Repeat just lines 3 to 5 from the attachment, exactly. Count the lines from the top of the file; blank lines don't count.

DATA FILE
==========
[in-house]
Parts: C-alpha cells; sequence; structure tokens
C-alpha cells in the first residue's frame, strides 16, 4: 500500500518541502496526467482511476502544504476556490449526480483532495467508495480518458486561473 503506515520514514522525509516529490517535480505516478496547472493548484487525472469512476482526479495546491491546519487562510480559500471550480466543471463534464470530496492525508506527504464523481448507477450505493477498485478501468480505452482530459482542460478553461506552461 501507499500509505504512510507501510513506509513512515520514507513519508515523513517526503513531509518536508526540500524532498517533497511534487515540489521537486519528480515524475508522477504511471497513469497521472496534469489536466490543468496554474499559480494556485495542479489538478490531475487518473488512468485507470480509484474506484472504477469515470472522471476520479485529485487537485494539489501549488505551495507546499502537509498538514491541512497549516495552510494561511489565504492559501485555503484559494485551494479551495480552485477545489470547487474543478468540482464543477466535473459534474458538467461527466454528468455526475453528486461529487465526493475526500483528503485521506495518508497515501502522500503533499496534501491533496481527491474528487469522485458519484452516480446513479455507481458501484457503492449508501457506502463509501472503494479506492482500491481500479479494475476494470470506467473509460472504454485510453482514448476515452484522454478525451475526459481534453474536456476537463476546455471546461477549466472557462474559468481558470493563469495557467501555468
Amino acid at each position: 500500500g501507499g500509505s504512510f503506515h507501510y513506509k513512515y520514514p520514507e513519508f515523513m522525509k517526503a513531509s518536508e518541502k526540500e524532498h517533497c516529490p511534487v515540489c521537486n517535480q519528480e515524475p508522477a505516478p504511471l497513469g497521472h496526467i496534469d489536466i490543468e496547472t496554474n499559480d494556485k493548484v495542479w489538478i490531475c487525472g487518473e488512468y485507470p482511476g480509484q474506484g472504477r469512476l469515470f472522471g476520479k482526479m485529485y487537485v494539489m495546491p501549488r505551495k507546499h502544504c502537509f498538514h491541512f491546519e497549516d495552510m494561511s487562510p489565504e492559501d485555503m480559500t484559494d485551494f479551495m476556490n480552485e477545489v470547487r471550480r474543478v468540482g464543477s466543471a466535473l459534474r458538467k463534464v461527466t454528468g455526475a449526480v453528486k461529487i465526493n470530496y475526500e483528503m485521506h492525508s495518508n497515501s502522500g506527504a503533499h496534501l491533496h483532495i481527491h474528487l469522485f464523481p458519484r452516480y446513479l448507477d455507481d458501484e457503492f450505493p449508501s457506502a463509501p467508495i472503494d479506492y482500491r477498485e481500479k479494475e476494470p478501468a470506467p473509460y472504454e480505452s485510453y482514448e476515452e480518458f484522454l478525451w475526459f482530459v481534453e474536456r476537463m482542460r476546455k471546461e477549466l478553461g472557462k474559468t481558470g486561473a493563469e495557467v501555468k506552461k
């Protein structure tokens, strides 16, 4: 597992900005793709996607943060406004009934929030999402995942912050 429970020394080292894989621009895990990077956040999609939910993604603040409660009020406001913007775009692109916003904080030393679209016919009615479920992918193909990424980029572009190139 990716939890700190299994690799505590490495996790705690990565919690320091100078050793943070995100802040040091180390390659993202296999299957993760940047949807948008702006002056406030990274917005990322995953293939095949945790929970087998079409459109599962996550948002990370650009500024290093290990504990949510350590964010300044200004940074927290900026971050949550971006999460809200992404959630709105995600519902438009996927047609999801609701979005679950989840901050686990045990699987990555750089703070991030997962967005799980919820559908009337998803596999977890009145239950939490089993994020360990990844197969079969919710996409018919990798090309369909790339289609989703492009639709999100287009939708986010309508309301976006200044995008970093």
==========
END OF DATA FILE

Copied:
C-alpha cells in the first residue's frame, strides 16, 4: 500500500518541502496526467482511476502544504476556490449526480483532495467508495480518458486561473 503506515520514514522525509516529490517535480505516478496547472493548484487525472469512476482526479495546491491546519487562510480559500471550480466543471463534464470530496492525508506527504464523481448507477450505493477498485478501468480505452482530459482542460478553461506552461 501507499500509505504512510507501510513506509513512515520514507513519508515523513517526503513531509518536508526540500524532498517533497511534487515540489521537486519528480515524475508522477504511471497513469497521472496534469489536466490543468496554474499559480494556485495542479489538478490531475487518473488512468485507470480509484474506484472504477469515470472522471476520479485529485487537485494539489501549488505551495507546499502537509498538514491541512497549516495552510494561511489565504492559501485555503484559494485551494479551495480552485477545489470547487474543478468540482464543477466535473459534474458538467461527466454528468455526475453528486461529487465526493475526500483528503485521506495518508497515501502522500503533499496534501491533496481527491474528487469522485458519484452516480446513479455507481458501484457503492449508501457506502463509501472503494479506492482500491481500479479494475476494470470506467473509460472504454485510453482514448476515452484522454478525451475526459481534453474536456476537463476546455471546461477549466472557462474559468481558470493563469495557467501555468
Amino acid at each position: 500500500g501507499g500509505s504512510f503506515h507501510y513506509k513512515y520514514p520514507e513519508f515523513m522525509k517526503a513531509s518536508e518541502k526540500e524532498h517533497c516529490p511534487v515540489c521537486n517535480q519528480e515524475p508522477a505516478p504511471l497513469g497521472h496526467i496534469d489536466i490543468e496547472t496554474n499559480d494556485k493548484v495542479w489538478i490531475c487525472g487518473e488512468y485507470p482511476g480509484q474506484g472504477r469512476l469515470f472522471g476520479k482526479m485529485y487537485v494539489m495546491p501549488r505551495k507546499h502544504c502537509f498538514h491541512f491546519e497549516d495552510m494561511s487562510p489565504e492559501d485555503m480559500t484559494d485551494f479551495m476556490n480552485e477545489v470547487r471550480r474543478v468540482g464543477s466543471a466535473l459534474r458538467k463534464v461527466t454528468g455526475a449526480v453528486k461529487i465526493n470530496y475526500e483528503m485521506h492525508s495518508n497515501s502522500g506527504a503533499h496534501l491533496h483532495i481527491h474528487l469522485f464523481p458519484r452516480y446513479l448507477d455507481d458501484e457503492f450505493p449508501s457506502a463509501p467508495i472503494d479506492y482500491r477498485e481500479k479494475e476494470p478501468a470506467p473509460y472504454e480505452s485510453y482514448e476515452e480518458f484522454l478525451w475526459f482530459v481534453e474536456r476537463m482542460r476546455k471546461e477549466l478553461g472557462k474559468t481558470g486561473a493563469e495557467v501555468k506552461k
């Protein structure tokens, strides 16, 4: 597992900005793709996607943060406004009934929030999402995942912050 429970020394080292894989621009895990990077956040999609939910993604603040409660009020406001913007775009692109916003904080030393679209016919009615479920992918193909990424980029572009190139 990716939890700190299994690799505590490495996790705690990565919690320091100078050793943070995100802040040091180390390659993202296999299957993760940047949807948008702006002056406030990274917005990322995953293939095949945790929970087998079409459109599962996550948002990370650009500024290093290990504990949510350590964010300044200004940074927290900026971050949550971006999460809200992404959630709105995600519902438009996927047609999801609701979005679950989840901050686990045990699987990555750089703070991030997962967005799980919820559908009337998803596999977890009145239950939490089993994020360990990844197969079969919710996409018919990798090309369909790339289609989703492009639709999100287009939708986010309508309301976006200044995008970093």